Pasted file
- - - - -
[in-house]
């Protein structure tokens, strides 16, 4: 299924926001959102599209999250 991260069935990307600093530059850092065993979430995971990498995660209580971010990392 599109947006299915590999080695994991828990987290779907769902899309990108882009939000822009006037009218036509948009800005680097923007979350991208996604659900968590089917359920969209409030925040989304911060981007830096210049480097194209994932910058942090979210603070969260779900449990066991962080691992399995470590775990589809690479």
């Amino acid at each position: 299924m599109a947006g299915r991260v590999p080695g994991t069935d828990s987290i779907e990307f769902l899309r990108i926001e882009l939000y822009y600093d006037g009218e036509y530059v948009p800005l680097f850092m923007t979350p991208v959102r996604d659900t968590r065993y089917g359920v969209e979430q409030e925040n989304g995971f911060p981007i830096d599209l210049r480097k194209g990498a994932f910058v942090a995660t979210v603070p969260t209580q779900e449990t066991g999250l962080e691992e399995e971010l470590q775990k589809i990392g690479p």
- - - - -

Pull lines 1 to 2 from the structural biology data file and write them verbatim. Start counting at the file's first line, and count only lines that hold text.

[in-house]
């Protein structure tokens, strides 16, 4: 299924926001959102599209999250 991260069935990307600093530059850092065993979430995971990498995660209580971010990392 599109947006299915590999080695994991828990987290779907769902899309990108882009939000822009006037009218036509948009800005680097923007979350991208996604659900968590089917359920969209409030925040989304911060981007830096210049480097194209994932910058942090979210603070969260779900449990066991962080691992399995470590775990589809690479």